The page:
On 30 August, ComNavFE issued his Operation Plan 108–50, assigning to JTF–7, of which X Corps was a part, the mission of seizing by amphibious assault a beachhead at Inchon. X Corps OpnO No. 1 was dated on the 28th, though not received by Division until the 30th.
By that time, Division planning had made so much progress that Embarkation Order 1–50 was issued on the last day of the month, followed on 4 September by the final draft of Division OpnO 2-50.
Operations orders of JTF–7 and TF–90 were issued concurrently.
“Our accumulated knowledge of the enemy’s military tactics, prior to our landing at Inchon on 15 September 1950, consisted almost in its entirety of knowledge about the enemy’s offense. . . . With but few exceptions, UN forces were forced to take a defensive stand and denied the opportunity to study large scale enemy defensive tactics from actual combat. Thus it was that our assault landing was made with relatively little prior knowledge regarding the enemy’s probable reaction to a large-scale offensive of this nature, particularly when it involved the penetration into the very heart of his newly acquired domain”
Photographic coverage showed the Inchon harbor area to be honey-combed with gun positions and other defensive installations. On the other hand, daily aerial observation indicated that most of them were not occupied. G–2 conclusions during the planning phase often had to be based on such conflicting evidence, even though the penalties of faulty interpretation might be drastic. But after being viewed with due suspicion, signs of negative enemy activity were finally accepted as valid in estimates of light to moderate NKPA resistance. “Sadly lacking as was information on the objective area,” commented the Division G–2 report, “more so was that on the enemy in the area.” Early in September, however, the Attack Force and Landing Force concurred in the initial X Corps estimate of 1,500 to 2,500 NKPA troops in the immediate area, consisting largely of newly raised personnel.
Radio reports of first-hand observations in the objective area, though coming too late for initial planning purposes, confirmed some of the G–2 estimates. This dangerous mission was undertaken by Lieutenant Eugene F. Clark, a naval officer on General MacArthur’s JSPOG staff. U.S. and British Marines provided an escort on 1 September when the British destroyer HMS Charity (R-29) brought him from Sasebo to a point along the coast where the South Korean patrol vessel PC 703 waited to land him at Yŏnghŭng-do, an island about 15 miles southwest of Inch'ŏn.
Clark went ashore with a small arsenal of firearms, grenades and ammunition, as well as 30 cases of C rations and 200 pounds of rice. He quickly made allies of the 400 friendly Korean inhabitants of the island and organized his own private little “army” of about 150 youths from 14 to 18 years old. These “troops” were posted about Yŏnghŭng-do for security, since the near-by island, Taebu-do, was occupied by 400 NKPA soldiers within wading distance at low tide.
The naval officer had no illusions as to what his fate might be in the event of capture. Day and night, he kept a grenade within reach, since he did not intend to be taken alive. When the long expected enemy attack from Taebu-do materialized, he commandeered a “one-lung” South Korean motor sampan and fought it out with the NKPA motor sampan escorting boats filled with soldiers. The enemy began the strange “naval” battle with a few badly aimed rounds from a 37mm tank gun. Clark and his crew of three friendly Koreans finished it with a long burst from a .50 caliber machine gun. After sinking the NKPA motor sampan, he destroyed another boat with 18 soldiers aboard and captured three prisoners for questioning.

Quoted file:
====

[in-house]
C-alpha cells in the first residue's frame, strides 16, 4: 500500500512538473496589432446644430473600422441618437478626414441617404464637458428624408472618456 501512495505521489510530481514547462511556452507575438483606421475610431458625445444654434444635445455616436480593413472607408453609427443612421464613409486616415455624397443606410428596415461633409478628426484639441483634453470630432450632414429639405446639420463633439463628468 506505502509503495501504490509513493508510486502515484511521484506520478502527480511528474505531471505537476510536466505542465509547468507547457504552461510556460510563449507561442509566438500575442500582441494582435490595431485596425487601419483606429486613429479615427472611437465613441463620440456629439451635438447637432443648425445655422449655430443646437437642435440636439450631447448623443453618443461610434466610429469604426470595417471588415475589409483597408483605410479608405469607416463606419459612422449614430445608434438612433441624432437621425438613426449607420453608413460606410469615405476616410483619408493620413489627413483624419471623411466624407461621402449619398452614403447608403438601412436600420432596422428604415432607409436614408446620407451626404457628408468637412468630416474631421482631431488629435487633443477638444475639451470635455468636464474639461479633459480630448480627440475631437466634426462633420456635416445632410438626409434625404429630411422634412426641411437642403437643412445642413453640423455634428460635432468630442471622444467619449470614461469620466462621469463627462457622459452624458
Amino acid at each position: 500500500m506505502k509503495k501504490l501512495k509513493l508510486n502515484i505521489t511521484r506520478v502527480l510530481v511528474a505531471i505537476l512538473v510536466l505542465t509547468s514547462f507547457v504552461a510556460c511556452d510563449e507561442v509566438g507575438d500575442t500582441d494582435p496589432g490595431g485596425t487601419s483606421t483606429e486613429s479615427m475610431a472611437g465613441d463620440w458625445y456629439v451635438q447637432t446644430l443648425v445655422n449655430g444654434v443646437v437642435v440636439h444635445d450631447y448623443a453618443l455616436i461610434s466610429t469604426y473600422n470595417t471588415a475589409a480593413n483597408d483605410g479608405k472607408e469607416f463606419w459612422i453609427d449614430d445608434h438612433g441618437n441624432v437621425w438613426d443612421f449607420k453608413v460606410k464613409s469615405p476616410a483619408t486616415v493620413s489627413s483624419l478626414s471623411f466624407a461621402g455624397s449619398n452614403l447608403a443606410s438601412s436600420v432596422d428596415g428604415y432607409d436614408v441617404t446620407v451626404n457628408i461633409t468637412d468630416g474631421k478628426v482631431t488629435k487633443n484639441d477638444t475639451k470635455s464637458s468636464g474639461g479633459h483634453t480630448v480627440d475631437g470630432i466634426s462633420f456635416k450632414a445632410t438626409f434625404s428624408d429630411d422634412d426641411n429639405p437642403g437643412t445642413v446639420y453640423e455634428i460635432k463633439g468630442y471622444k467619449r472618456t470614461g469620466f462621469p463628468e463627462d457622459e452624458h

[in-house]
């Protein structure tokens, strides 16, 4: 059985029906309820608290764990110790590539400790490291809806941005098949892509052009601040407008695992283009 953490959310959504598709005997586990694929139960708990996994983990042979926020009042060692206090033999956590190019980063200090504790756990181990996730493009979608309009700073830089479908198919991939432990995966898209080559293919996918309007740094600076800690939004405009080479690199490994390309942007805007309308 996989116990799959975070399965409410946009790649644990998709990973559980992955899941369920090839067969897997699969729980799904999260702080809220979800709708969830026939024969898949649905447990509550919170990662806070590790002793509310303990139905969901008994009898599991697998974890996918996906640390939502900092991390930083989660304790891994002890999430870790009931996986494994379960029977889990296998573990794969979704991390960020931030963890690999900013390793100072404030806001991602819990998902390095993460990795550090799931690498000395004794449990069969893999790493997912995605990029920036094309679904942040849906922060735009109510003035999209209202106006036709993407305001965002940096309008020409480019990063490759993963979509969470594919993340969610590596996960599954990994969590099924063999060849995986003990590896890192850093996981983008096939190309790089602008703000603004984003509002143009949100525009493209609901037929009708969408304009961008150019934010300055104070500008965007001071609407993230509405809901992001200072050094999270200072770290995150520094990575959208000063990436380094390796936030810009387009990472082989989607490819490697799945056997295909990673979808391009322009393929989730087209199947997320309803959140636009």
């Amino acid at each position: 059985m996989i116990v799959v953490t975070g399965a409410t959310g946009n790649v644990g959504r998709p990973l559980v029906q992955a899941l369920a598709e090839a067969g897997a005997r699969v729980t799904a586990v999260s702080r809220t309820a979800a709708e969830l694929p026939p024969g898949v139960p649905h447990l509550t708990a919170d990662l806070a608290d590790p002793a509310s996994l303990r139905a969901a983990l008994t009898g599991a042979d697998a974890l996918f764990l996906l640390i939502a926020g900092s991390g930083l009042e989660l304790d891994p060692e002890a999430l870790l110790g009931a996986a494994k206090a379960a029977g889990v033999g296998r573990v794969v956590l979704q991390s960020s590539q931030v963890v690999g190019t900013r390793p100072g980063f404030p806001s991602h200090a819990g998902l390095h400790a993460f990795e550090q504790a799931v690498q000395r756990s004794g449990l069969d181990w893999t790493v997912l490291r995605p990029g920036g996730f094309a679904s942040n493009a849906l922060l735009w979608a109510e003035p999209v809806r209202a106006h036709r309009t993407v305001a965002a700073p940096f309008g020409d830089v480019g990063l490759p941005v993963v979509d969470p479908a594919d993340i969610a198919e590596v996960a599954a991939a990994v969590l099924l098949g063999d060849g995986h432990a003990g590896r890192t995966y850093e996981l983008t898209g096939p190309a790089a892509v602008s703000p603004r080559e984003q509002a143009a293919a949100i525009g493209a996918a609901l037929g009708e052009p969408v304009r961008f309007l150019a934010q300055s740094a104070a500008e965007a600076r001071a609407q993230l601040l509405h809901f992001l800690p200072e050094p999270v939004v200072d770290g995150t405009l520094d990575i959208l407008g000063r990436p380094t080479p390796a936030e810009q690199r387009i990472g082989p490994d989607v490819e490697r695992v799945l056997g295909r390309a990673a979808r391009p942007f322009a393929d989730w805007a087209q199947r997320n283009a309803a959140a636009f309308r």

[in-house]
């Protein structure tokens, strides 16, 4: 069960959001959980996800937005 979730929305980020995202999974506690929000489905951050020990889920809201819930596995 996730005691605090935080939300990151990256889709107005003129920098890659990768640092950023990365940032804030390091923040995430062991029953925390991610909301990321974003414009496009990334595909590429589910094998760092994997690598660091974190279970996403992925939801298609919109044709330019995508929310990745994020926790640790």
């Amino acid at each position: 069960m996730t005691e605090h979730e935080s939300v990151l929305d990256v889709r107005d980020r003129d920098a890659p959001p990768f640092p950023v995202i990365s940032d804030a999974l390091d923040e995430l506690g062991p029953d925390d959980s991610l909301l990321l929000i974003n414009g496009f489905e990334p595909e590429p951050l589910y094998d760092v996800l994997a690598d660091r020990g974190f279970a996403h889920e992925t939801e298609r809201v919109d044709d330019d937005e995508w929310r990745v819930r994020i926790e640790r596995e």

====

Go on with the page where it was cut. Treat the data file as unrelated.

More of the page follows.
One night the intrepid lieutenant rowed a dinghy to the Inch'ŏn sea wall. When the tide went out, he tested the mire by wading in it up to his waist. This experience led to the sending of a radio report, “Inch'ŏn not suitable for landing either troops or vehicles across the mud.”
Korean youths, posing as fishermen, brought intelligence which Clark included in his daily radio messages. One of these spies made an effort to count the guns on Wŏlmi-do and describe the locations. Others took measurements of the Inch'ŏn sea wall and penetrated as far inland as Seoul to report numbers and positions of NKPA troops.
Clark declined all offers to evacuate him. As the climax of his exploit, he managed to restore the usefulness of the lighthouse on P'almi-do Island which the enemy had put out of commission. This structure, the former entrance beacon for Inch'ŏn by way of Flying Fish channel, served him as a refuge when he had to leave Yŏnghŭng-do hurriedly just ahead of NKPA troops who landed in force and butchered 50 civilians of both sexes. Clark, who received a Silver Star, stuck it out on P'almi until midnight of 14 September, when he turned on the beacon light to guide the amphibious task force.
The Inch'ŏn-Seoul Operation, Ch 4, Intelligence Planning for Inch'ŏn Page 2 of 2
The Inch'ŏn-Seoul Operation
Lynn Montross and Nicholas A. Canzona
Chapter 4. The Planning Phase
The Landing Force Plan
The decisions behind the Landing Force Plan—1st Marine Division OpnO 2–50—obviously had to be made without benefit of Lieutenant Clark’s reports, since the publication date was 4 September 1950. It is to the credit of these conclusions, therefore, that so few of them had to be corrected in the light of first-hand evidence from the objective area.
Although CG X Corps was the assigned Expeditionary Troops Commander, planning on the Corps level was concerned almost entirely with the exploitation phase following the seizure of the beachhead. All Landing Force planning was done on the Mount McKinley by the Division in close coordination with PhibGru One. The first consideration, as viewed by the Navy planners, was that the tides, currents, and tortuous channels of Inch'ŏn made necessary a four-hour daylight approach to the transport area. This meant that 1130, at low tide, was the earliest hour of arrival; and not until about 1700 would the next high tide provide enough water for an assault landing.